Scunthorpe: the best place to grow old

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The Independent Online
ASK ANY 60-year-old what they hope to do when they retire and most will wax lyrical about a country cottage or a retirement home by the sea. Enquire where the home will be and few will say North Lincolnshire. But that, according to an Independent on Sunday survey, is the place to be for pensioners.

At the heart of the county is Scunthorpe, the butt of many a joke, and on the coast of north east Lincolnshire lies the faded resort of Cleethorpes. But it is tops when it comes to looking after its senior citizens. Scenic Cumbria, idyllic North Yorkshire and Poole, retirement venues which top well-off pensioners' wish lists, are way down the league table when it comes to providing council services for the elderly.

North Lincolnshire spends pounds 83.30 for every resident over 65. Rutland, bottom of the league, managed pounds 56.10.

Until recently it was difficult to compare one local authority with another. But for the past five years the Government has required councils to compile and publish "performance indicators". The Independent on Sunday has analysed all available data in order to draw up a league table.

Crucial indicators are council help for elderly people living at home, home help and meals on wheels provision and the number, and quality, of residential places for those who can no longer look after themselves. And, for people looking after aged parents, the availability of council respite care.

Care workers in Scunthorpe have welcomed the survey's findings as a vindication of their policies. "I'm not surprised," said Paul Hemingway of the town's Age Concern, as he handed out light bulbs and looked for volunteer gardeners. "I brought my mum over from Liverpool and the difference was amazing. As a town I think we do look after our old ones."

Geoff Lockwood, a retired policeman who runs the town's Shopmobility scheme, which hands out motorised scooters to elderly people, said: "We've got 15 vehicles which cost pounds 3,000 each. But we don't charge for their use. Go to Skegness and they charge people pounds 10 a day. They've put the money in here and it does make quite a difference."

Surprisingly, London councils, which have poor reputations overall, often perform better for the elderly than those in the leafy shires. For example, the rate of provision of meals services was higher in London than elsewhere in England.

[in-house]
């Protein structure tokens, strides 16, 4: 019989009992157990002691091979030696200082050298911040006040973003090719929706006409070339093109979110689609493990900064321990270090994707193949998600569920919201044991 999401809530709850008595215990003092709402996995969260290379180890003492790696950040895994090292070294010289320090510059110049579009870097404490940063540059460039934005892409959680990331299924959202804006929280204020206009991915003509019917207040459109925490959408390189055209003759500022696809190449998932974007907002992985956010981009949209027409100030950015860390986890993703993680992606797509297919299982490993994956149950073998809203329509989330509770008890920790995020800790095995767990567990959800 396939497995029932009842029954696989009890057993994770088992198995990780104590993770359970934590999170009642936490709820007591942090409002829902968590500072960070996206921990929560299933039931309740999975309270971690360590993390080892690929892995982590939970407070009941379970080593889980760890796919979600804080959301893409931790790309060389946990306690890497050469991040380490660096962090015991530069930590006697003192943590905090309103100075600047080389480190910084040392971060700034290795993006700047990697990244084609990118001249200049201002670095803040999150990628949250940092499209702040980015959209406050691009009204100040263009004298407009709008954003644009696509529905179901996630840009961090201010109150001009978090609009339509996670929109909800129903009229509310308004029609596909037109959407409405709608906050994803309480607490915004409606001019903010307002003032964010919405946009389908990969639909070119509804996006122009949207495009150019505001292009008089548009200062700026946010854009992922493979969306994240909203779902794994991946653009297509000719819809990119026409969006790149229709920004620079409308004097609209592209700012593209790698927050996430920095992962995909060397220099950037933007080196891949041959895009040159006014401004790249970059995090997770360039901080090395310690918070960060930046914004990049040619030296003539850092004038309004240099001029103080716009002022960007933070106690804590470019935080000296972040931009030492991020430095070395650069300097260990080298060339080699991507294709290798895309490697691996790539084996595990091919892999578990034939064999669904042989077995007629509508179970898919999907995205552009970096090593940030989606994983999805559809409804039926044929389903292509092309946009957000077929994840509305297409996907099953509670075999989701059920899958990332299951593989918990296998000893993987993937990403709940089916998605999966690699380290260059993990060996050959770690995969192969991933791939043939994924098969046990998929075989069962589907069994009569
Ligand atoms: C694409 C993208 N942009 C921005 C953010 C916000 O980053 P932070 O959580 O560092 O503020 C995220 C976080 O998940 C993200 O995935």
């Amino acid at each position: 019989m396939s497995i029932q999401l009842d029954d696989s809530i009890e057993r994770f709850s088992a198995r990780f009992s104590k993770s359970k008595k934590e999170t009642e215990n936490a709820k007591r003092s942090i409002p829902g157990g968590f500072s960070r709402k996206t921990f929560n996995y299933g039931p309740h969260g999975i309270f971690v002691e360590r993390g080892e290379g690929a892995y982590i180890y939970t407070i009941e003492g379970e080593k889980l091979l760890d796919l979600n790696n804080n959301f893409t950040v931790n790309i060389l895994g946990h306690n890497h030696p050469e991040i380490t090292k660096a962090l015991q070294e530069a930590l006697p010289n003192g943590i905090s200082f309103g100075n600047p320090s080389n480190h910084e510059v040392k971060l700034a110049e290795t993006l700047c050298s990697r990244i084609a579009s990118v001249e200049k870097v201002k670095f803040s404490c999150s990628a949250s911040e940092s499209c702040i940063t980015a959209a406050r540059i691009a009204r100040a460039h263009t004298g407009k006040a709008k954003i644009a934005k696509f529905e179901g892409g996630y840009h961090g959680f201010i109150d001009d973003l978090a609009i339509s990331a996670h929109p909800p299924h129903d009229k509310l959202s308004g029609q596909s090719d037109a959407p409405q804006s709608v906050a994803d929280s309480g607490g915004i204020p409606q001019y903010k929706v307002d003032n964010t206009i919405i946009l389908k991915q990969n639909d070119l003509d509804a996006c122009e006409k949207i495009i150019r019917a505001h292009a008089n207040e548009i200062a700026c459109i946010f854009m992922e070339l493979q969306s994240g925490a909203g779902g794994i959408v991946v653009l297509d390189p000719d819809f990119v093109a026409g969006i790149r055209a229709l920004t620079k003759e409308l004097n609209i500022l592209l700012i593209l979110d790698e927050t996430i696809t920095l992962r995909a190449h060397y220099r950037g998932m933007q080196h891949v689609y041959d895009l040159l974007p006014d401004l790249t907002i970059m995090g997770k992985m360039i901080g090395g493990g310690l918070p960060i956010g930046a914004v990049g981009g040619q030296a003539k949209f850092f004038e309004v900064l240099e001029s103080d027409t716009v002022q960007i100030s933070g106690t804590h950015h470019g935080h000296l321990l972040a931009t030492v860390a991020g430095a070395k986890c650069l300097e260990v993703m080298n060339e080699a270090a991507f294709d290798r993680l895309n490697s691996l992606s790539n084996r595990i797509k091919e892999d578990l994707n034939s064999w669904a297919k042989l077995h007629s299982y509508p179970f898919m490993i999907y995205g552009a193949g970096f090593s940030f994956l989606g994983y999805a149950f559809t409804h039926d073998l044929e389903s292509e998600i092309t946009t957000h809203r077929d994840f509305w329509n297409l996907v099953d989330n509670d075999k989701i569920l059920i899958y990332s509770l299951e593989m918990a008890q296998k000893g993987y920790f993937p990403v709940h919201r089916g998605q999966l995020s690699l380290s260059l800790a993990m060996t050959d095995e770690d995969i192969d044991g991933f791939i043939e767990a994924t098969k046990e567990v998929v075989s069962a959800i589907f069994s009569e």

Peter Chowney, formerly of the Audit Commission and now in the private sector, says: "If you are poor and elderly it can be better to live in an inner city area than a rich county. In the shires there are often more older people who can afford to pay for private care. This means that in some cases the services may not be as comprehensive as in urban authorities."

The survey shows big variations in the number of respite night services for carers. Tower Hamlets provides just 11 per 1,000 head of population and Buckinghamshire 19, compared to Bradford's 207.

The figures show that many councils inspect all residential homes. But there are notable failures. Dorset - which comes second from bottom in our table - only manages 45 per cent. Tower Hamlets inspects 48 per cent, and Sandwell and Portsmouth 49 per cent. Rutland - the overall poorest performer - inspected 60 per cent of required inspections.

Gail Elkington, of Help the Aged, says: "We think that performance indicators can be useful to begin to measure the performance of local authorities in terms of the service they offer to older people. However, they are only indicators and as such cannot provide us with the full picture."

As more indicators become available, it will become easier for the public to make informed decisions about their councils. Parents now use school league tables to make decisions about where the best schools are. In the same way, older people and their relatives are beginning to use performance indicators to make judgements about where best to live in retirement.